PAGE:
On-demand audits
PC audits can now be done over the network on-demand, not just when the user logs in, claimed Layton Technology as it released version 6.3 of its AuditWizard asset management software. Priced from £195, AuditWizard runs from the server to scan Windows-based PC hardware and software, and can detect and audit Internet activity as well.

The program works via intelligent registry scanning and SNMP, and can also audit USB peripherals and removable devices such as PDAs and smartphones, said Robert Ward, Layton's president and CEO. "There's no point in a one-off audit - it has to be an ongoing process," he explained, adding that on-demand auditing means a helpdesk operator should always have an up-to-date picture of a user's system.

Auditing is increasingly important for software licensing compliance, he said. It can also be used to see which versions of a particular application your users are running, or to check that your hardware is adequate, for example before deploying a new version of Windows.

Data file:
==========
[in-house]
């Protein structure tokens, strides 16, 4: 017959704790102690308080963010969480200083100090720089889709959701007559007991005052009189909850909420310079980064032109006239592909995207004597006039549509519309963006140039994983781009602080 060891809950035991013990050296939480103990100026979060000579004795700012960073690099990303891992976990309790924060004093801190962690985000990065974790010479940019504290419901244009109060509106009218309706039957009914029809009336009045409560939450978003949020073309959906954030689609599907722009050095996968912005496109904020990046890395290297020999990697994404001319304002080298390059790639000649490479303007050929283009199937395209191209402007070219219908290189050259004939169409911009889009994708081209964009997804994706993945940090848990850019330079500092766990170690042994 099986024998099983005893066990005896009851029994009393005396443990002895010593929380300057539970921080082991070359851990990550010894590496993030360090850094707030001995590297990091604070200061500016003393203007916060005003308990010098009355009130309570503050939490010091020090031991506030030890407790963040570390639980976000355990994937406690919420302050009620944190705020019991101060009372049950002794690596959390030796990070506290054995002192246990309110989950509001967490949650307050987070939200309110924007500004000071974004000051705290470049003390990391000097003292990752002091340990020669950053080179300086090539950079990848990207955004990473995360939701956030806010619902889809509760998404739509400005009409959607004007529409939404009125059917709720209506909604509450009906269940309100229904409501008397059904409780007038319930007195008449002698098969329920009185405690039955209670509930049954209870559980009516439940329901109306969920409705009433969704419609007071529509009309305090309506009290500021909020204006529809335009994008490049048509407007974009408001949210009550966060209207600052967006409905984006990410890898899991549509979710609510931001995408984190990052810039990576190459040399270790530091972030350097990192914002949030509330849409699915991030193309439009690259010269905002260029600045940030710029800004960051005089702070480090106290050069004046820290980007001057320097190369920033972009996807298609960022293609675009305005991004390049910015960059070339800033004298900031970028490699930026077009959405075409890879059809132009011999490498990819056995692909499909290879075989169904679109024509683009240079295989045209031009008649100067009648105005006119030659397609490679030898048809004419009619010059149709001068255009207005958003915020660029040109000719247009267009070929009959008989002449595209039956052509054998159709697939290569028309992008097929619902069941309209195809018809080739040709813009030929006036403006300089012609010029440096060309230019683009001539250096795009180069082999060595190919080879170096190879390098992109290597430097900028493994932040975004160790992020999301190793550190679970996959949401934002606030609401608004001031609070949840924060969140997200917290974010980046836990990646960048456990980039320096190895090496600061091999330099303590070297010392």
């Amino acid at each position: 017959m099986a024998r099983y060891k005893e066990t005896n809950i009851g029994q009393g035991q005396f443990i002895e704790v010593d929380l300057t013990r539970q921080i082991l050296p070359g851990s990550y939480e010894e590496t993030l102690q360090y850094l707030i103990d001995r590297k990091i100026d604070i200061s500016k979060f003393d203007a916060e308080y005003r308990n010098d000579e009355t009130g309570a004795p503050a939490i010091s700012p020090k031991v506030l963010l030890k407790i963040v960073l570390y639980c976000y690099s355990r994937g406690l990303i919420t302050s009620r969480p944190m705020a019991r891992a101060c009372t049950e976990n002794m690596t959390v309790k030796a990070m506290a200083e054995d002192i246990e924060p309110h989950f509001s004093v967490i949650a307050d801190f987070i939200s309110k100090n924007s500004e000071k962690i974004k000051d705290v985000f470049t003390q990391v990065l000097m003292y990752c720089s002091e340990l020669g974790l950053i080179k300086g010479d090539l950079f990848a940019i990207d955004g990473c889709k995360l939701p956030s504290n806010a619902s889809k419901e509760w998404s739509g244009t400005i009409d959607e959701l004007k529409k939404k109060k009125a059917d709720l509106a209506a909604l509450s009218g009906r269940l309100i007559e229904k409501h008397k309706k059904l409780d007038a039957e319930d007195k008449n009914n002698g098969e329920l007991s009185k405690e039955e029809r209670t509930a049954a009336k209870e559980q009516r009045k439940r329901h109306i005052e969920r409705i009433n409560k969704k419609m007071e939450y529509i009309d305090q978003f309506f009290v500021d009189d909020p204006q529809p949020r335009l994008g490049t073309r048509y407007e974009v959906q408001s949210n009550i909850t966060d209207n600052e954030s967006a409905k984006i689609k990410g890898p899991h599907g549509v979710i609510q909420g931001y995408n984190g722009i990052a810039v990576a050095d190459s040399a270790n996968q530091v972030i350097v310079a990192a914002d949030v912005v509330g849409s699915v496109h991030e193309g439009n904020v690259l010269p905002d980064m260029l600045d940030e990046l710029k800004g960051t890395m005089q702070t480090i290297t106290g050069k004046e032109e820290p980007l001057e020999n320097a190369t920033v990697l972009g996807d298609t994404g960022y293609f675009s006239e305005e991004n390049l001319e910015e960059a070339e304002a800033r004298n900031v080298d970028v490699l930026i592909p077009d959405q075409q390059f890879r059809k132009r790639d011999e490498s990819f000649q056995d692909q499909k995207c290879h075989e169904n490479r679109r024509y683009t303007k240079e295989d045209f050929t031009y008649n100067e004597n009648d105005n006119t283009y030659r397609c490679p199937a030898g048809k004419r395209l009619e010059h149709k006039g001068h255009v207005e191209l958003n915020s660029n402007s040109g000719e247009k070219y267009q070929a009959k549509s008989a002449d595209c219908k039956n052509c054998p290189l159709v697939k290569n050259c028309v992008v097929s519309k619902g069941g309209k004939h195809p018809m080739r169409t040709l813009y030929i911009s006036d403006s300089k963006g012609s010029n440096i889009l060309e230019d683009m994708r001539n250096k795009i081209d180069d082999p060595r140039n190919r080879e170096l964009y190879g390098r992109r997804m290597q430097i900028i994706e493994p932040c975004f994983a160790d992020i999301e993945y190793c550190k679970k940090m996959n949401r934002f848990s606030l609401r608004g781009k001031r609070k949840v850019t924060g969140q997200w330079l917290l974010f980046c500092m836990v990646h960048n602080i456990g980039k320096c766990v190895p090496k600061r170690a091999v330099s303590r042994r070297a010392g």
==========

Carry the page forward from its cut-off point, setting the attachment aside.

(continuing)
Breaking down the barriers to ID management
Deployment is now the key challenge facing users of identity management software, said Thor Technologies as it introduced an updated version of its Xellerate Identity Manager.

The new release will make it easier for large enterprises to implement identity management, the company added, even in cases where there might be thousands of applications and hundreds of thousands of user accounts involved.

It said that version 8.5 of Xellerate included two notable extra features - a Web-based deployment manager, and a graphical interface for use when modelling and tracking user-provisioning workflows. Thor Tech added that the ability to audit these workflows, including how they handle exceptions, is vital when it comes documenting your security processes and ensuring continued regulatory compliance.

Network discovery goes hybrid
Management software company nLayers has added active discovery capabilities to its flagship InSight tool for mapping IT infrastructures. InSight version 4.0 now uses a hybrid active/passive approach, the company said, with passive detection to map dependencies, usage and service levels, then adding active discovery to gather detailed information on specific servers or services.

Active discovery methods include SNMP, SSH and WMI (Windows management instrumentation), and the discovered data is all piped into a federated configuration management database. It can then be used for tasks such as change and configuration tracking, ITIL development, capacity planning, and for comparing the configurations of different services and components.